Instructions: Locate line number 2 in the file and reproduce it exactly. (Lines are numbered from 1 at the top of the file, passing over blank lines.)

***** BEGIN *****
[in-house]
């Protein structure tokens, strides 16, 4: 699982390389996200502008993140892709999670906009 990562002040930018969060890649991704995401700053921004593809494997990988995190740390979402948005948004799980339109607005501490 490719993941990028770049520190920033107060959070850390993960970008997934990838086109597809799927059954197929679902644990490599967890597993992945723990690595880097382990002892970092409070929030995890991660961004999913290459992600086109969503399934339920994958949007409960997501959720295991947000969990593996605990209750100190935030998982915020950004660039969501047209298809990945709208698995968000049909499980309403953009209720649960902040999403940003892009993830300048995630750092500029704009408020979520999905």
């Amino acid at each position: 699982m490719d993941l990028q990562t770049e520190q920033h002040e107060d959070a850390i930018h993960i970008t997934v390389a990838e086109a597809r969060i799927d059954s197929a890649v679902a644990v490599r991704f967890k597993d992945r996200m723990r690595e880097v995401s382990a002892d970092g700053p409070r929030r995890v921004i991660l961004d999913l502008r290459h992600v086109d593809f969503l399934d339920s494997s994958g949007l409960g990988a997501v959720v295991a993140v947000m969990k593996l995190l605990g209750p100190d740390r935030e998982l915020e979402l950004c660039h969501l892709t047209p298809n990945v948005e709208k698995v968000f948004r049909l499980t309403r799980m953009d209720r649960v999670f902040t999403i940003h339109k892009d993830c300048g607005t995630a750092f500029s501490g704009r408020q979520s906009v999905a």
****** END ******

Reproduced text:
């Protein structure tokens, strides 16, 4: 699982390389996200502008993140892709999670906009 990562002040930018969060890649991704995401700053921004593809494997990988995190740390979402948005948004799980339109607005501490 490719993941990028770049520190920033107060959070850390993960970008997934990838086109597809799927059954197929679902644990490599967890597993992945723990690595880097382990002892970092409070929030995890991660961004999913290459992600086109969503399934339920994958949007409960997501959720295991947000969990593996605990209750100190935030998982915020950004660039969501047209298809990945709208698995968000049909499980309403953009209720649960902040999403940003892009993830300048995630750092500029704009408020979520999905």